Credit: Photo: David Heald/The Jewish Museum, NY
March 24, 2014
Masterpieces & Curiosities: Diane Arbus's Jewish Giant Opens April 11, 2014
Second Offering in New Exhibition Series Exploring Works from the Jewish Museum
New York, NY — Masterpieces & Curiosities: Diane Arbus’s Jewish Giant continues a new series of exhibitions focused on individual works in the Jewish Museum’s world-renowned collection. On view from April 11 to August 3, 2014, this exhibition focuses on Diane Arbus’s A Jewish giant at home with his parents, in the Bronx, N.Y., 1970, using ephemera, sound recordings, and family photos to provide an intimate look into one of Arbus’s most recognized yet least understood subjects.
In 1959 the photographer Diane Arbus (1923—1971) visited Hubert’s Dime Museum and Flea Circus, a Times Square basement phantasmagoria. One of its main attractions was Eddie Carmel, a man who supposedly stood over nine feet tall, billed as “The World’s Tallest Man.” In April 1970, a year before her death, Arbus visited him at the home he shared with his parents, and shot her iconic portrait. Carmel was the son of immigrants from Tel Aviv. He had lived a normal life in mid-century New York until age fifteen, when he began to suffer from acromegaly, a hormonal condition causing extreme growth. He soon needed custom-made clothing, and was unable to finish college or pursue a typical career because he realized that people could not look beyond his physical appearance. Feeling like a social outcast, he embraced a life in show business, celebrating and even exaggerating the feature that made him unique. A Jewish giant at home with his parents, in the Bronx, N.Y., 1970 shows an ailing Eddie, age 34, struggling to stand upright just two years before his death.
Photographs and ephemera on view chronicling Eddie Carmel’s life and career include family snapshots from the 1940s, a pair of his custom-made size 24 shoes, an example of the oversized rings sold at his sideshow performances, and a novelty album Carmel recorded as part of his efforts to find greater fame. The exhibition also features works from The Jewish Museum’s collection depicting the biblical giant Goliath and the Jewish legendary figure of the Golem; a selection of memorabilia of two famous giants from popular culture, the Incredible Hulk and the wrestler Andre the Giant; as well as a photograph by Lisette Model — one of Arbus’s influences and teachers — depicting the gender-bending performer Albert-Alberta, who appeared alongside Eddie Carmel at Hubert’s Dime Museum and Flea Circus.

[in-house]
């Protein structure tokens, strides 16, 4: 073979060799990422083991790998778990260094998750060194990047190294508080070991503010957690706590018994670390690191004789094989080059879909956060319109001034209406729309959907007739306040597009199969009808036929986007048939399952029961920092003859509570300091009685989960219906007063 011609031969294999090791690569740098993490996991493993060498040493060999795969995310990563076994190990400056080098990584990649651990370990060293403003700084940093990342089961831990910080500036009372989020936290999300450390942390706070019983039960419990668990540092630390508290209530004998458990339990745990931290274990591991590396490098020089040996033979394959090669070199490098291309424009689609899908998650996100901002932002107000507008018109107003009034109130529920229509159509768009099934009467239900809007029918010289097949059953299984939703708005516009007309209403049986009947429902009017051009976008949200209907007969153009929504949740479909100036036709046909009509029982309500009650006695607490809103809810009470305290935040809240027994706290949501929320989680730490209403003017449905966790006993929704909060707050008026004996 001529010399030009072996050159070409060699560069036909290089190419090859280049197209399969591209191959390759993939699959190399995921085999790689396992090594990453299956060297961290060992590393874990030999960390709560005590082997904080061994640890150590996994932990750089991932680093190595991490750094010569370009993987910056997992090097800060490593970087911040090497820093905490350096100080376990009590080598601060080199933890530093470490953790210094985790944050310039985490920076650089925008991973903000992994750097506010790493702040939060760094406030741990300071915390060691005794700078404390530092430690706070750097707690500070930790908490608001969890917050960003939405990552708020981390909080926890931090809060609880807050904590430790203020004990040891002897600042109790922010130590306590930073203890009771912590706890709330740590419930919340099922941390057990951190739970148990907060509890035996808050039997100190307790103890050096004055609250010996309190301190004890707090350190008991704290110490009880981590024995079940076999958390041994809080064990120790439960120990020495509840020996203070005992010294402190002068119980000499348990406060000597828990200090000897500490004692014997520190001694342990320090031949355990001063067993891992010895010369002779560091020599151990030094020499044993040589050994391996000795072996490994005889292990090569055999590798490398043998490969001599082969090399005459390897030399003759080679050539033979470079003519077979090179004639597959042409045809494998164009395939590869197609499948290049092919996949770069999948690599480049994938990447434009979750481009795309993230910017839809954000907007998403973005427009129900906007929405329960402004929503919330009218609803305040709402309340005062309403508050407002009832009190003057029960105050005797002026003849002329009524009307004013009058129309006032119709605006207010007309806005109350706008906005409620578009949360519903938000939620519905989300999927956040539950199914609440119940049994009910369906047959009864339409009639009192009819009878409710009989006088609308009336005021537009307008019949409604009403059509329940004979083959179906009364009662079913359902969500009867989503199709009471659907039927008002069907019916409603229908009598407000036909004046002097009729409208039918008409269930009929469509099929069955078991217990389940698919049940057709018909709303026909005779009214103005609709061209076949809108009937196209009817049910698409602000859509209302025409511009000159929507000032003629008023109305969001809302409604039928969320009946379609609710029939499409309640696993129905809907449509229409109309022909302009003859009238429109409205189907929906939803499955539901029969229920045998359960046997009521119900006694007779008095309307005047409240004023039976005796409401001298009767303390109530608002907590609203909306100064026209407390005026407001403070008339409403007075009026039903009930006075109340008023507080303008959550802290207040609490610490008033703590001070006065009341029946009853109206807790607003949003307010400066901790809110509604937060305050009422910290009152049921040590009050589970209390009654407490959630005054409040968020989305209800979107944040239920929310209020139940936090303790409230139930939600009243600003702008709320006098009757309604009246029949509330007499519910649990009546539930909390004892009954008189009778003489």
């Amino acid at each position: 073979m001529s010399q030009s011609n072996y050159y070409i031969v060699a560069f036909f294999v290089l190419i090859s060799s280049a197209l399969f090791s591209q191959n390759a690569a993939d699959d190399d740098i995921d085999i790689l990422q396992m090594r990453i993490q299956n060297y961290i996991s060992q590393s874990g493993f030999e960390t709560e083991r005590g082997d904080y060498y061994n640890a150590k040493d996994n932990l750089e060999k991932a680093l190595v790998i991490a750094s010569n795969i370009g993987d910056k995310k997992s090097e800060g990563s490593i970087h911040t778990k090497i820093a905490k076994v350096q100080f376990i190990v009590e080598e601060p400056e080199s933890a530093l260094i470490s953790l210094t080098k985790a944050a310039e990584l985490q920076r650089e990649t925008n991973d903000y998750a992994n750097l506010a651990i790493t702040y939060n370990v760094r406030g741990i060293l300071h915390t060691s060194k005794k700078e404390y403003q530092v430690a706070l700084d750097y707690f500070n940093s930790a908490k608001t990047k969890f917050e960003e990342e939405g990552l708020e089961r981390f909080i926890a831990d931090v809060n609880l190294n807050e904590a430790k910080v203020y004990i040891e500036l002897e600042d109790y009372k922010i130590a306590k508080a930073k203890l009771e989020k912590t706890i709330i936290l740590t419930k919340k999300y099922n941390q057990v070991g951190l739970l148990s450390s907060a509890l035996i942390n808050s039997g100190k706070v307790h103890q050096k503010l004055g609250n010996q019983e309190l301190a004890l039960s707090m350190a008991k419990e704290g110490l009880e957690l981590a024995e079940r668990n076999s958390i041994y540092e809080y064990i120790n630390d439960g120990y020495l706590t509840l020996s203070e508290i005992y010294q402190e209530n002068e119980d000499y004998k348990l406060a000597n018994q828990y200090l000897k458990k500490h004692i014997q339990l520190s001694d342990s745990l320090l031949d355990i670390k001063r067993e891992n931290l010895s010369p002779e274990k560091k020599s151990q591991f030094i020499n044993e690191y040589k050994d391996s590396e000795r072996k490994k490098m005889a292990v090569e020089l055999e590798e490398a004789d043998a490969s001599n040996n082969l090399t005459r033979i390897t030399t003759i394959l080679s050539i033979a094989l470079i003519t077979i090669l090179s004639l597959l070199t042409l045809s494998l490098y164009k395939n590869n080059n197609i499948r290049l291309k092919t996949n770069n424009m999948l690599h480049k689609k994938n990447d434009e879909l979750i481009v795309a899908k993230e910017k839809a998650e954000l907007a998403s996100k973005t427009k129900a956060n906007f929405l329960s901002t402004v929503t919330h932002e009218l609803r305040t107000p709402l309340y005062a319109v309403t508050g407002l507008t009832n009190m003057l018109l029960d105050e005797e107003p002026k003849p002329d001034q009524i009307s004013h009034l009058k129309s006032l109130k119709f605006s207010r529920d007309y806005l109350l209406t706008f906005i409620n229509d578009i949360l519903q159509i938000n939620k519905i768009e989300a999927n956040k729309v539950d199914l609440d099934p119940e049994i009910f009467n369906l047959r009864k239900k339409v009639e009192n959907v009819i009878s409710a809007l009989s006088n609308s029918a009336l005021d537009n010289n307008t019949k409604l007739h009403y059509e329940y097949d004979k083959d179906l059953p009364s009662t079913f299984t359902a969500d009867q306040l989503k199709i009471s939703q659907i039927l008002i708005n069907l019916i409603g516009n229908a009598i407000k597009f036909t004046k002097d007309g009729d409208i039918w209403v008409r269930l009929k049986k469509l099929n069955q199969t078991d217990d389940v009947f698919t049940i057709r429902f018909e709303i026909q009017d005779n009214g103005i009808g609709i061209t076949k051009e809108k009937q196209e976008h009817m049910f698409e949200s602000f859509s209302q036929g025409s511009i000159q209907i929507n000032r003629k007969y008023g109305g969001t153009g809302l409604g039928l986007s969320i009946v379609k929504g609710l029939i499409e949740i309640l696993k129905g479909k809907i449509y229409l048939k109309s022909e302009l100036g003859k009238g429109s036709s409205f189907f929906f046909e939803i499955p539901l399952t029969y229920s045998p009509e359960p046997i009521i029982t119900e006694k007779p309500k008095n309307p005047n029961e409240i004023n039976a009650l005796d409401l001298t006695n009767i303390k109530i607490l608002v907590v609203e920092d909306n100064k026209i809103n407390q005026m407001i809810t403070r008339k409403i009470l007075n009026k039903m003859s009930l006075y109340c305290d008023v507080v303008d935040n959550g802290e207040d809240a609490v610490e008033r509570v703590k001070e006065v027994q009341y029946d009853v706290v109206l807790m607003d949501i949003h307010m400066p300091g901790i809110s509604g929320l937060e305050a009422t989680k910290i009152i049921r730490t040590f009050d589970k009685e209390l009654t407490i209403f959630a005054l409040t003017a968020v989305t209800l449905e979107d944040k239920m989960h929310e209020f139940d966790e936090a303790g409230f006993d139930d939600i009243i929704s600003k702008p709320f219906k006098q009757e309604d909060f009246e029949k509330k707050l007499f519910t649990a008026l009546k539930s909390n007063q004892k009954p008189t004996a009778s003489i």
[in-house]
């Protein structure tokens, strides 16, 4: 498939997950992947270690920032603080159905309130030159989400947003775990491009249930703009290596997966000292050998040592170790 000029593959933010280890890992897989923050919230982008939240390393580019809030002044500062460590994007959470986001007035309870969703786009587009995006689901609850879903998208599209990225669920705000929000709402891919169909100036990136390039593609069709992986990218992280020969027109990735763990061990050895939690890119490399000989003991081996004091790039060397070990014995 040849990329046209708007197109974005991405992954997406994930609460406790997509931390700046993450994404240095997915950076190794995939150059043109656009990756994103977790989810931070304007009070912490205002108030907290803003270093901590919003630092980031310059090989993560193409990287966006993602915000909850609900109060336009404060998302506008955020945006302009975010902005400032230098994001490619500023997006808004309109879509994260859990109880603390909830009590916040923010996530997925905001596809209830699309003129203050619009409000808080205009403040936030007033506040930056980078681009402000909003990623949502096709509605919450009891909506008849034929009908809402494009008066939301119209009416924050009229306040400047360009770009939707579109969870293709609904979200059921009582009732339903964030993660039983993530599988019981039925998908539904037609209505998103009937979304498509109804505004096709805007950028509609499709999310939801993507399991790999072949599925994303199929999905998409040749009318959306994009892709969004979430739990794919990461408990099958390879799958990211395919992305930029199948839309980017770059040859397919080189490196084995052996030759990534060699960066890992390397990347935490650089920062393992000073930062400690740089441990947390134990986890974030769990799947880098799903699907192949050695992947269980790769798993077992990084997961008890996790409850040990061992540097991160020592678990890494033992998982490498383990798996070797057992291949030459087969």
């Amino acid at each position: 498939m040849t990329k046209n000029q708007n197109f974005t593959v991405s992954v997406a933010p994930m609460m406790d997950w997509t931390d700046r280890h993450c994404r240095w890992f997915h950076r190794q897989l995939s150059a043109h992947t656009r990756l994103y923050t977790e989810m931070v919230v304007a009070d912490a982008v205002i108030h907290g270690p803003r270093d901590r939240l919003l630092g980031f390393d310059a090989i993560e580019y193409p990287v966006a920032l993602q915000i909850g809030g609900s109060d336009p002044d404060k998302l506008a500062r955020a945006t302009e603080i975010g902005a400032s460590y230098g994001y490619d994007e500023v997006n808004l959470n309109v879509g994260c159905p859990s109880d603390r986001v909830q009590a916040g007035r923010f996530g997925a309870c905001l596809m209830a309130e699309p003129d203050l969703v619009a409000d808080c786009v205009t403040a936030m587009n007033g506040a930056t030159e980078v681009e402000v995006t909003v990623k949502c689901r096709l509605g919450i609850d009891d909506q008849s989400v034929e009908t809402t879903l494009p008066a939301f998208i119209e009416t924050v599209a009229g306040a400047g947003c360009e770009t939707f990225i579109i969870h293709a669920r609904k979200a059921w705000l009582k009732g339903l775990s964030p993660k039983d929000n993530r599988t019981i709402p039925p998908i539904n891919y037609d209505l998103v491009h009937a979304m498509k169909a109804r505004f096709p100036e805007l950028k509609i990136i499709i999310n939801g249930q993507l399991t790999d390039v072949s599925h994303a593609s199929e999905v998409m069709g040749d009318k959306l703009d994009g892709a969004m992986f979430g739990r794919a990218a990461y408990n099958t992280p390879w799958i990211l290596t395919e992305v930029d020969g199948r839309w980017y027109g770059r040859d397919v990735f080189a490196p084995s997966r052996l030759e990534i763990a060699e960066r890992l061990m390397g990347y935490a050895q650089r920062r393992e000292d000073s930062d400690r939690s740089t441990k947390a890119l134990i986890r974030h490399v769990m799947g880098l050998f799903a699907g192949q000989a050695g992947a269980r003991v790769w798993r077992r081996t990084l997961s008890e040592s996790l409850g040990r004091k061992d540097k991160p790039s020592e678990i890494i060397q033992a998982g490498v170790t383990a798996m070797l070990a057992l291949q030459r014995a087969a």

Diane Arbus’s photographs often explore the tension between normalcy and aberrance. In A Jewish giant at home with his parents, in the Bronx, N.Y., 1970, she touches on the popular obsession with superhuman height — a recurrent theme in folklore and popular culture. Her image and its mesmerizing subject may be seen in both historical and metaphorical terms. Artists and audiences have long marveled at any deviation from a supposed norm, but the allure of the extraordinary is deeply intertwined with unease about the human body, its unpredictable abnormalities, and their attendant difficulties. In this way, gigantism and its mythology offer lessons about the infinite range of human experience, poignantly emphasized by Arbus’s photograph.
Over the course of the seven exhibitions in the Masterpieces & Curiosities series, which runs from 2013 to 2017, The Jewish Museum’s curators are exploring objects that highlight the breadth and diversity of the collection, ranging from an iconic Alfred Stieglitz photograph, to a Moroccan wedding costume, and a painting of a Passover seder by Carnegie Prize-winner Nicole Eisenman. These intimate exhibitions provide new insights into works from the Museum’s collection — contextualizing, examining, and rethinking the piece on view by surrounding it with other artworks, documents, and source materials.
The Masterpieces & Curiosities series was organized by Jens Hoffmann, Deputy Director, Exhibitions and Public Programs. Masterpieces & Curiosities: Diane Arbus’s Jewish Giant is curated by Daniel S. Palmer, Leon Levy Assistant Curator.
About the Jewish Museum
Located on Museum Mile at Fifth Avenue and 92nd Street, the Jewish Museum is one of the world's preeminent institutions devoted to exploring art and Jewish culture from ancient to contemporary, offering intellectually engaging, educational, and provocative exhibitions and programs for people of all ages and backgrounds. The Museum was established in 1904, when Judge Mayer Sulzberger donated 26 ceremonial objects to The Jewish Theological Seminary as the core of a museum collection. Today, the Museum maintains a collection of over 30,000 works of art, artifacts, and broadcast media reflecting global Jewish identity, and presents a diverse schedule of internationally acclaimed temporary exhibitions.
The Jewish Museum is located at 1109 Fifth Avenue at 92nd Street, New York City. Museum hours are Saturday, Sunday, Monday, and Tuesday, 11am to 5:45pm; Thursday, 11am to 8pm; and Friday, 11am to 4pm. Museum admission is $15.00 for adults, $12.00 for senior citizens, $7.50 for students, free for visitors 18 and under and Jewish Museum members. Admission is Pay What You Wish on Thursdays from 5pm to 8pm and free on Saturdays. For information on the Jewish Museum, the public may call 212.423.3200 or visit the website at TheJewishMuseum.org.
Anne Scher, Molly Kurzius, or Alex Wittenberg
The Jewish Museum
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